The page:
On Wednesday, Alexis Ohanian will be back at the University of Virginia, where, in 2005, he and classmate Steve Huffman registered Reddit.com in Alderman Library.
Fourteen years later, Reddit is still known as “the front page of the internet” and Ohanian, who graduated with degrees from the McIntire School of Commerce and the College of Arts & Sciences, is a leader and inspirational figure for entrepreneurs of all stripes. As co-founder of the venture capital firm Initialized Capital, he has funded more than 100 startups, and helped the company build a portfolio with more than $20 billion in market value so far.
On Wednesday, Ohanian will join New York Times business reporter Sapna Maheshwari to share advice for UVA students and others hoping to follow in his footsteps, at “Innovate Like a Boss With Alexis Ohanian.” The free event, sponsored by the New York Times, begins at 7 p.m. at UVA’s Darden School of Business. Attendees can register here.
In addition to his work with Initialized Capital, Ohanian has led a national conversation on parental leave and other practices to create a healthier work-life balance – especially after the birth of his daughter, Alexis Olympia, with his wife, tennis star Serena Williams. He also made time to cheer on the Cavalier men’s basketball team, attending the national championship game in Minneapolis last week.
We caught up with Ohanian before Wednesday’s event to talk about what he looks for in promising entrepreneurs, what he learned at UVA and what advice he has for current students.
Q. When you seek out promising startups through Initialized Capital, what makes a business, or the entrepreneur behind it, stand out from the rest?
A. First and foremost, an entrepreneur needs to really believe in her company and its mission, and be so passionate about it that others will be compelled to believe in the success as well – whether it’s an engineer she’s trying to recruit or an investor like myself.
I also look for founders who are relentless problem-solvers. We want to see a founder who we know is not going to quit, but also knows how to adapt. Initialized Capital’s mascot, the honeybadger, is actually a symbol for what we are looking for in founders that we invest in – they have to be tenacious.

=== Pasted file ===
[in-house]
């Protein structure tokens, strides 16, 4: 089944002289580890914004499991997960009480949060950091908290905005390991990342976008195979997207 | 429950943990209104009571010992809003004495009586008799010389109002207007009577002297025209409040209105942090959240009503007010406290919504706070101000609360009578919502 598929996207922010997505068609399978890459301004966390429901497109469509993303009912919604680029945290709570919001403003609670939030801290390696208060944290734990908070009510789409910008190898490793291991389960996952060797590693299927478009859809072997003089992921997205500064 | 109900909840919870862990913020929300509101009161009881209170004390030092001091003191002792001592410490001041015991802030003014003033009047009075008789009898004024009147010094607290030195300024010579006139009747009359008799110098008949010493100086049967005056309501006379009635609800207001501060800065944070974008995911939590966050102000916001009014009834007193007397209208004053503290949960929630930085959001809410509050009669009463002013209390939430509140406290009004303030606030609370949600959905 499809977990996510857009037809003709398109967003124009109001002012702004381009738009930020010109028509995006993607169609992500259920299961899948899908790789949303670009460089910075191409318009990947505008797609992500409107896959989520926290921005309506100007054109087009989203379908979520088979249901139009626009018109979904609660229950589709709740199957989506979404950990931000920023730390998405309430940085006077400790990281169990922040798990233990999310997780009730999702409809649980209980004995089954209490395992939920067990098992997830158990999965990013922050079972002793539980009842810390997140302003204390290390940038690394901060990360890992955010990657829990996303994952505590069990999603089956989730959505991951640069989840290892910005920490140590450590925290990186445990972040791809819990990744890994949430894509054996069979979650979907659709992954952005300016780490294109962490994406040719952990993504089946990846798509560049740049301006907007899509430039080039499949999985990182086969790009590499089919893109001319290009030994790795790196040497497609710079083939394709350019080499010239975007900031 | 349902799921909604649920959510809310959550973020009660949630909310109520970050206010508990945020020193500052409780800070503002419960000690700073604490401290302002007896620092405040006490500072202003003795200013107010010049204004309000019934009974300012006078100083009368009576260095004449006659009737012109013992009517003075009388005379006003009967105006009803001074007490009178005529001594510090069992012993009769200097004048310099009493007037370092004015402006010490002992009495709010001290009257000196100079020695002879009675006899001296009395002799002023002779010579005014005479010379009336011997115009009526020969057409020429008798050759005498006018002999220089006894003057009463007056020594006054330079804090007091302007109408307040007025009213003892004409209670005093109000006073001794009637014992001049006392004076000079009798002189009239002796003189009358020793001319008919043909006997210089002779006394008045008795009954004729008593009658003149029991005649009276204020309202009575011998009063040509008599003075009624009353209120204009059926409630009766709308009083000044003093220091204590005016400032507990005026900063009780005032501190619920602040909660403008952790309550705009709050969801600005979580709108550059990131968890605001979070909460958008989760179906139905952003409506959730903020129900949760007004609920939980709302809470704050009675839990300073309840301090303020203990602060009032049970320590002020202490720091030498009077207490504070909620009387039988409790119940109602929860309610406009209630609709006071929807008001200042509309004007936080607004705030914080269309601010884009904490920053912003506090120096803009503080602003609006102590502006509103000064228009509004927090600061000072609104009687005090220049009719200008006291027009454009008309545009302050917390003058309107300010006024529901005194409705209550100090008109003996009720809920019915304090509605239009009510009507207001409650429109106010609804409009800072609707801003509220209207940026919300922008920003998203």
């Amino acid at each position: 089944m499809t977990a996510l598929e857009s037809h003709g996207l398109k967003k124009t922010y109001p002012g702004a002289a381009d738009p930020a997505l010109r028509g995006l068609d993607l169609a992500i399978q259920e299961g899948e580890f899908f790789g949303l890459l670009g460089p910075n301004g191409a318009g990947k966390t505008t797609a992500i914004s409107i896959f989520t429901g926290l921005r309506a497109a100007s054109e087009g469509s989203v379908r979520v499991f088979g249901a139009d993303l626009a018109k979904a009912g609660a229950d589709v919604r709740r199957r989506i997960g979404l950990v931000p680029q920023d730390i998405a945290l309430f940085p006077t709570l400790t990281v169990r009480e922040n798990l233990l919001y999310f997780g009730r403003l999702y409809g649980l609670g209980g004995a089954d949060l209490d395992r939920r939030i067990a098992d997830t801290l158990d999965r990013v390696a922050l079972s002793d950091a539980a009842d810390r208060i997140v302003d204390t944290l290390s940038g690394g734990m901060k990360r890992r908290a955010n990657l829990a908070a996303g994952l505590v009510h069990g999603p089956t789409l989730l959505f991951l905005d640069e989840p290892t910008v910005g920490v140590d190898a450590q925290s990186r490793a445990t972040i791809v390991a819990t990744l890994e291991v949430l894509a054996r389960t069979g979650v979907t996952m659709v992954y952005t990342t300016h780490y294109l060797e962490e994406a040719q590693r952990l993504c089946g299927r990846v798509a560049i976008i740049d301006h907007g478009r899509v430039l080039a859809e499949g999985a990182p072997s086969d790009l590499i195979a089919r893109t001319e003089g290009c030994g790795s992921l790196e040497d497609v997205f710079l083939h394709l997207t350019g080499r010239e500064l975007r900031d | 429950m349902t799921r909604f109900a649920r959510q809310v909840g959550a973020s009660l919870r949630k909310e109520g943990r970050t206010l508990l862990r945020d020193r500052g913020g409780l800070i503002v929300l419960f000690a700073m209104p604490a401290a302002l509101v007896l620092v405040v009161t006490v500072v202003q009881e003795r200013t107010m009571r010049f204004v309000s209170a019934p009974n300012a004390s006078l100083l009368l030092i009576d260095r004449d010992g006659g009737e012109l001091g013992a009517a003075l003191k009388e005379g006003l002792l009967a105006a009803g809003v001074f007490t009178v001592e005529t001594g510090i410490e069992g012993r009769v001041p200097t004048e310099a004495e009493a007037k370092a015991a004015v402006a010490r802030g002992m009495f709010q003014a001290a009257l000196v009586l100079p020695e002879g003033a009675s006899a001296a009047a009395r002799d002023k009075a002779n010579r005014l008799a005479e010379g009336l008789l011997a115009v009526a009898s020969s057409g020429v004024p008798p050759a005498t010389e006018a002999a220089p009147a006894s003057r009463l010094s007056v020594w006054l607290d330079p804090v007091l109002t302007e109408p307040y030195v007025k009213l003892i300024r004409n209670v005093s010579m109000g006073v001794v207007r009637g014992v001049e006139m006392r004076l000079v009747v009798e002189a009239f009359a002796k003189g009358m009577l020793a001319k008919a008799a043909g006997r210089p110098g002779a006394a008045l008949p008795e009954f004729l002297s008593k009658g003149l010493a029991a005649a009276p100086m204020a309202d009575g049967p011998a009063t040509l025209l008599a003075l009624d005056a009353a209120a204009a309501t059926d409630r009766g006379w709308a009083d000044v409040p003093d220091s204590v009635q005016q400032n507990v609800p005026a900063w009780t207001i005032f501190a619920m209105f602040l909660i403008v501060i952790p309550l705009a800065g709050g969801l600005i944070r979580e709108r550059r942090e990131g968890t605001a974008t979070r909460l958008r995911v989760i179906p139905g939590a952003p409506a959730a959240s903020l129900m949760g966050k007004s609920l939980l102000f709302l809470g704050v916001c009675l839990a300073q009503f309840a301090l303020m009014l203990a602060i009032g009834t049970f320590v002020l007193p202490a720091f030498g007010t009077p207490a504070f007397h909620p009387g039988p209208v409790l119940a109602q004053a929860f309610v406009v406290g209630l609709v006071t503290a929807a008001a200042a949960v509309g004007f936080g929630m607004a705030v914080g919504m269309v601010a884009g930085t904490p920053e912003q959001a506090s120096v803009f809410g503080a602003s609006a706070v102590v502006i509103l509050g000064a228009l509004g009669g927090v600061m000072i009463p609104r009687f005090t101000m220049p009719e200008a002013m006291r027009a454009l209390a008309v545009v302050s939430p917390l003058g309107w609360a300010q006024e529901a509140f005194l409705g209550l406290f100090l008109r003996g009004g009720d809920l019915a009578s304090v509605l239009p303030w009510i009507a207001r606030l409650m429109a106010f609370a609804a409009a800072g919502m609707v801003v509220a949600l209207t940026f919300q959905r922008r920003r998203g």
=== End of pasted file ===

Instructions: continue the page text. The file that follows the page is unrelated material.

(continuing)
Q. You have talked a lot about work-life balance, particularly as it relates to parenthood. What do you see as the biggest obstacles to achieving that balance? What solutions are most promising?
A. In my relationship, the logistics alone make it difficult to achieve work-life balance. I travel all the time for work – whether it’s meeting with portfolio companies, or speaking at events – and my wife’s tennis schedule is hugely demanding. When I’m with my family, I like to fully be with them and to eliminate as many distractions as possible (i.e., my phone!). But when I’m not, some of the little things like creating a shared calendar so we can optimize time together or squeezing in a FaceTime with my family in between meetings definitely help.
Q. Going back to your time at UVA, how your UVA education influence your early ideas for Reddit?
A. I double-majored in commerce and history (and minored in German!) while I was at UVA, which is definitely not a traditional background for a founder. If I did it all over again, I probably would have chosen to pursue a degree in computer science (or at least taken more than one CS class at UVA), but I still think there is a ton of value in the broad exposure a liberal arts degree provides.
My classes at UVA also taught me how to synthesize a broad range of ideas into a cohesive and compelling story, and then communicate it. This was certainly valuable in the early days of Reddit, when we needed to be able to influence people to use our platform or come work for us. It’s hard to start a technology company with a not-very-technical background, but it’s not impossible. You just have to be more cognizant of how to find a good partner with a complementary skill set.
Q. What parts of your education are most valuable to you today?
A. I credit my liberal arts degree with my innate curiosity, critical thinking and communication skills, all of which certainly come to good use in my career now. The humanities education really prepares you for that in a way other disciplines don’t.
Those skills alone are not sufficient to build a technology company, but they’re important. It’s one reason why we invested in Make School; they also believe in creating a curriculum that teaches students to code, but also helps them understand the world with a well-rounded education.
Q. What is your advice for current students or other young entrepreneurs?
A. The best advice I can give to current students is to start learning how to code. I think it’s the most useful skill you can learn right now, and is the modern-day equivalent of learning how to read and write. Software is the future, so think about taking at least one computer class to try it out, or consider majoring in computer science – it’s an essential skill to have under your belt and will really give you a leg up as you enter the job market.
Also, don’t be afraid to ask for help. The hustling culture may appear to dismiss the idea, but sometimes turning to other people for advice or guidance is the best way to move forward. Just don’t aim too high for your advice, because the best people to speak with are actually only a year or two ahead of where you are now; seek them out because they’re not only more accessible, but also more valuable since their advice is more relevant than someone who is 10 years removed from where you are today.